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not solely on account of misrepresentation made to

her by the accused, or where an accused on account

of circumstances which he could not have foreseen,

or which were beyond his control, was unable to

marry her, despite having every intention to do so.

Such cases must be treated differently. An accused

can be convicted for rape only if the court reaches a

conclusion that the intention of the accused was

mala fide, and that he had clandestine motives.

22. In Deelip Singh it has been observed as under:

(SCC p. 99, para 19)

“19. The factors set out in the first part of Section

90 are from the point of view of the victim. The

second part of Section 90 enacts the corresponding

provision from the point of view of the accused. It

envisages that the accused too has knowledge or

has reason to believe that the consent was given by

the victim in consequence of fear or injury or

misconception of fact. Thus, the second part lays

emphasis on the knowledge or reasonable belief of

the person who obtains the tainted consent. The

requirements of both the parts should be

cumulatively satisfied. In other words, the court has

to see whether the person giving the consent had

given it under fear of injury or misconception of fact

and the court should also be satisfied that the

person doing the act i.e. the alleged offender, is
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conscious of the fact or should have reason to think

that but for the fear or misconception, the consent

would not have been given. This is the scheme of

Section 90 which is couched in negative

terminology.”

23. This Court, while deciding Pradeep Kumar,

placed reliance upon the judgment of the Madras

High Court in N. Jaladu, In re, wherein it has been

observed: (Pradeep Kumar case, SCC pp. 418-19,

para 11)

“11. ‟26… “……We are of opinion that the expression

„under a misconception of fact‟, is broad enough to

include all cases where the consent is obtained by

misrepresentation; the misrepresentation should be

regarded as leading to a misconception of the facts

with reference to which the consent is given. In

Section 3 of the Evidence Act Illustration (d)[states]

that a person has a certain intention is treated as a

fact. So, here the fact about which the second and

third prosecution witnesses were made to entertain

a misconception was the fact that the second

accused intended to get the girl

married…….‟thus……if the consent of the person from

whose possession the girl is taken is obtained by

fraud, the taking is deemed to be against the will of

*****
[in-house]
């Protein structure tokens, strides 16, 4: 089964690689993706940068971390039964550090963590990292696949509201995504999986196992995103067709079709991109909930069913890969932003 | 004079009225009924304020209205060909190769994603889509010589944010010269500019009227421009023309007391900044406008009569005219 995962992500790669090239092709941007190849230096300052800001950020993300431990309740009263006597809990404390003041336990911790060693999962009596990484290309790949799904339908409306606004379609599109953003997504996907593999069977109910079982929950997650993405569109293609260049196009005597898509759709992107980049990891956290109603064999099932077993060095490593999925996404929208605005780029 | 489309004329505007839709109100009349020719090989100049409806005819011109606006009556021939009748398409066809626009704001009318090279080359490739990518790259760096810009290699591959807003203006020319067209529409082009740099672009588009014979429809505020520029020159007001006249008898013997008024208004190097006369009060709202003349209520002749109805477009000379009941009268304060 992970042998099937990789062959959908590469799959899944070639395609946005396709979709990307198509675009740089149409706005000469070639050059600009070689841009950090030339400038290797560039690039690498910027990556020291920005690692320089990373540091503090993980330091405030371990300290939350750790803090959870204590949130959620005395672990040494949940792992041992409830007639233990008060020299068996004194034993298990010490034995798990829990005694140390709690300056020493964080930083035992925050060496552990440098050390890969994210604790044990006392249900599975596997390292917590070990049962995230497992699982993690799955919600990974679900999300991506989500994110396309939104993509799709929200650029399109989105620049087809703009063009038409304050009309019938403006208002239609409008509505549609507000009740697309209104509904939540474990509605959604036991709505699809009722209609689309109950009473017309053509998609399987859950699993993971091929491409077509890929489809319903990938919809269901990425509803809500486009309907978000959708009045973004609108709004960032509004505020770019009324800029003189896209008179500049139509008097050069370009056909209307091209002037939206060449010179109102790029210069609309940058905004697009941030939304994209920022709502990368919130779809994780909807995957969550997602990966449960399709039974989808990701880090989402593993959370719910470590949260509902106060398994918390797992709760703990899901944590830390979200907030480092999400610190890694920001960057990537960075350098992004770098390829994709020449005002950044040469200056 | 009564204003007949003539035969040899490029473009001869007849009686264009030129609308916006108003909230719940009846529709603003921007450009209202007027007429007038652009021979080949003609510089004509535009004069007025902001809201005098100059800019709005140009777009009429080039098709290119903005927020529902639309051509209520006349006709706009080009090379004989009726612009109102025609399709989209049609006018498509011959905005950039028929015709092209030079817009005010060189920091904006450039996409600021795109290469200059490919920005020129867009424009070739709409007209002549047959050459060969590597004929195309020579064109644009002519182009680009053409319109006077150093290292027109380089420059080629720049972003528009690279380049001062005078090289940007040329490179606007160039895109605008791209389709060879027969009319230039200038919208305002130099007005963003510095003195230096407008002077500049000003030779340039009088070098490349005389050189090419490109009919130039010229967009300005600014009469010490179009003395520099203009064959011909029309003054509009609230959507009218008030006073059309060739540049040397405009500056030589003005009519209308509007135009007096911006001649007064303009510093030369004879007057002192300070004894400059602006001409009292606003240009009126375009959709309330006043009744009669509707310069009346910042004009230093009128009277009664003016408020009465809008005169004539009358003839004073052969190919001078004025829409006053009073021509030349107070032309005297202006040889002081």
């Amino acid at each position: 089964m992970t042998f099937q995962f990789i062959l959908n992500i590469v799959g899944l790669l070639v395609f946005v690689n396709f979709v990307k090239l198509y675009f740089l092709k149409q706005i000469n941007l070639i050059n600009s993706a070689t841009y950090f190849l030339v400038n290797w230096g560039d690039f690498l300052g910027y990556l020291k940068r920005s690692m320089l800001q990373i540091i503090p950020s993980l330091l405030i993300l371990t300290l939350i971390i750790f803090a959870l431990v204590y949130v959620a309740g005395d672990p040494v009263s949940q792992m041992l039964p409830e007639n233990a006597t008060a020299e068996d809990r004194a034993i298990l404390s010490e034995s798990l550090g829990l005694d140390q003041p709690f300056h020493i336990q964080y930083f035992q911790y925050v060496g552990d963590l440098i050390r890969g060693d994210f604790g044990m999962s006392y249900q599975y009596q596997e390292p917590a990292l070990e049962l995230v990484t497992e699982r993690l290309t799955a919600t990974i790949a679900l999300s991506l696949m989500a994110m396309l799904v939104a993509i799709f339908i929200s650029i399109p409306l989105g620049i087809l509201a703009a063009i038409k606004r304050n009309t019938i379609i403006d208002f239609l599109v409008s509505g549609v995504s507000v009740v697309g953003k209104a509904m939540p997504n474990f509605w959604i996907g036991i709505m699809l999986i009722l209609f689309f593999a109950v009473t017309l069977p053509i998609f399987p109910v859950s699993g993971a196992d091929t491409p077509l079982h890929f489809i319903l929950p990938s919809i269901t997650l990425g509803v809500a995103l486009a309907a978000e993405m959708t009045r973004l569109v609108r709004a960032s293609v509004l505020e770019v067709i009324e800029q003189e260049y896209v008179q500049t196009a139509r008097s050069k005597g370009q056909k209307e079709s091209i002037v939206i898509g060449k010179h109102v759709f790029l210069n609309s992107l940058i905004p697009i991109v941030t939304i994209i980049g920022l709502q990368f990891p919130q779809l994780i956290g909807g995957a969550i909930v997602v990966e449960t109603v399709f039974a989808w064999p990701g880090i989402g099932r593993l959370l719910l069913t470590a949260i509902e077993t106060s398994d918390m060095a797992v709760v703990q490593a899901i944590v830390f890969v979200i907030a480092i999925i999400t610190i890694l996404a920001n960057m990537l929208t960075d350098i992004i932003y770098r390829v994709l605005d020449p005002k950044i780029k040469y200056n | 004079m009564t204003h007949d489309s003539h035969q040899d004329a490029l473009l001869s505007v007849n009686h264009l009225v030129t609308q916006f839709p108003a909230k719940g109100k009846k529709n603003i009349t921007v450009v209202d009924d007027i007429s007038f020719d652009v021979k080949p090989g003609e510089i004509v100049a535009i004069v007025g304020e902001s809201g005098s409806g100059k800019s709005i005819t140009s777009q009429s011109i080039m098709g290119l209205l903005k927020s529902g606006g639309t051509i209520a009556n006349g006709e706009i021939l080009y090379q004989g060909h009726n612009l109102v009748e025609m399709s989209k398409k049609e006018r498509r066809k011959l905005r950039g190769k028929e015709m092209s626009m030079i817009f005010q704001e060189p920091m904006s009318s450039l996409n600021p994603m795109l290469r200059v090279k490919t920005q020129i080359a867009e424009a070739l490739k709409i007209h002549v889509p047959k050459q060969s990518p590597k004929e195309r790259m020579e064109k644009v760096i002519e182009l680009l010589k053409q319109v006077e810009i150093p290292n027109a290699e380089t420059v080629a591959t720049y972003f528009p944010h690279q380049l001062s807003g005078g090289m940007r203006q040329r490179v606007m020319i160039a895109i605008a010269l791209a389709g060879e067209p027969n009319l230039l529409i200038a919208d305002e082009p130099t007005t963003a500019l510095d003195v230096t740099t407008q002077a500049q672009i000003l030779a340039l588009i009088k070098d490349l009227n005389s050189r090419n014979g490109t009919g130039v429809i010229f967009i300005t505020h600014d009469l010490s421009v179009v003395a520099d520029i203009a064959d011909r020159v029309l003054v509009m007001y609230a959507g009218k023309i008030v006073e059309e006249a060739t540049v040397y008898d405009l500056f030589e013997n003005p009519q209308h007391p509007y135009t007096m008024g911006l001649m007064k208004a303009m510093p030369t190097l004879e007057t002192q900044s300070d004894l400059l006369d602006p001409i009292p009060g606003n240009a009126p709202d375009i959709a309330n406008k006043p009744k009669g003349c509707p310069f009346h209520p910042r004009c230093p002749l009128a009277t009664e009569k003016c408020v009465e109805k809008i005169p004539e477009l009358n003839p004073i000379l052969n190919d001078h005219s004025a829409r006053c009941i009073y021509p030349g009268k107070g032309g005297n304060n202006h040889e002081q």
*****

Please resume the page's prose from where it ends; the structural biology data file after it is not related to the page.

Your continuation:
such a person…….Although in causes of contracts a

consent obtained by coercion or fraud is only
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voidable by the party affected by it, the effect of

Section 90 IPC is that such consent cannot, under

the criminal law, be availed of to justify what would

otherwise be an offence.” (N. Jaladu, In re case, ILR

pp. 456-57)‟ (Deelip Singh case, SCC pp. 101-02,

para 26)”

24. Hence, it is evident that there must be adequate

evidence to show that at the relevant time, i.e. at

the initial stage itself, the accused had no intention

whatsoever, of keeping his promise to marry the

victim. There may, of course, be circumstances,

when a person having the best of intentions is

unable to marry the victim owing to various

unavoidable circumstances. The “failure to keep a

promise made with respect to a future uncertain

date, due to reasons that are not very clear from

the evidence available, does not always amount to

misconception of fact. In order to come within the

meaning of the term “misconception of fact”, the

fact must have an immediate relevance”. Section 90

IPC cannot be called into aid in such a situation, to

pardon the act of a girl in entirety, and fasten

criminal liability on the other, unless the court is

assured of the fact that from the very beginning, the

accused had never really intended to marry her.”

39. In the case of Kaini Rajan Vs. State of Kerala
Patna High Court CR. APP (SJ) No.2509 o f 2017 dt.29-03-2018

22/ 26

(2013) 9 SCC 113, the Hon’ble Supreme Court again held as

follows:-

“14. This Court examined the scope of Section 375

IPC in a case where the facts have some

resemblance with the one in hand. Reference may

be made to the judgment of this Court in Deelip

Singh v. State of Bihar. In that case, this Court

examined the meaning and content of the

expression “without her consent” in Section 375 IPC

as well as whether the consent given by a woman

believing the man‟s promise to marry her, is a

consent which excludes the offence of rape. This

Court endorsed the principle that a

misrepresentation as regards the intention of the

person seeking consent i.e. the accused, could give

rise to the misconception of fact. While applying this

principle to a case arising under Section 375 IPC,

this Court held that the consent given pursuant to a

false representation that the accused intends to

marry could be regarded as consent given under

misconception of fact. But a promise to marry

without anything more will not give rise to

„misconception of fact‟ within the meaning of Section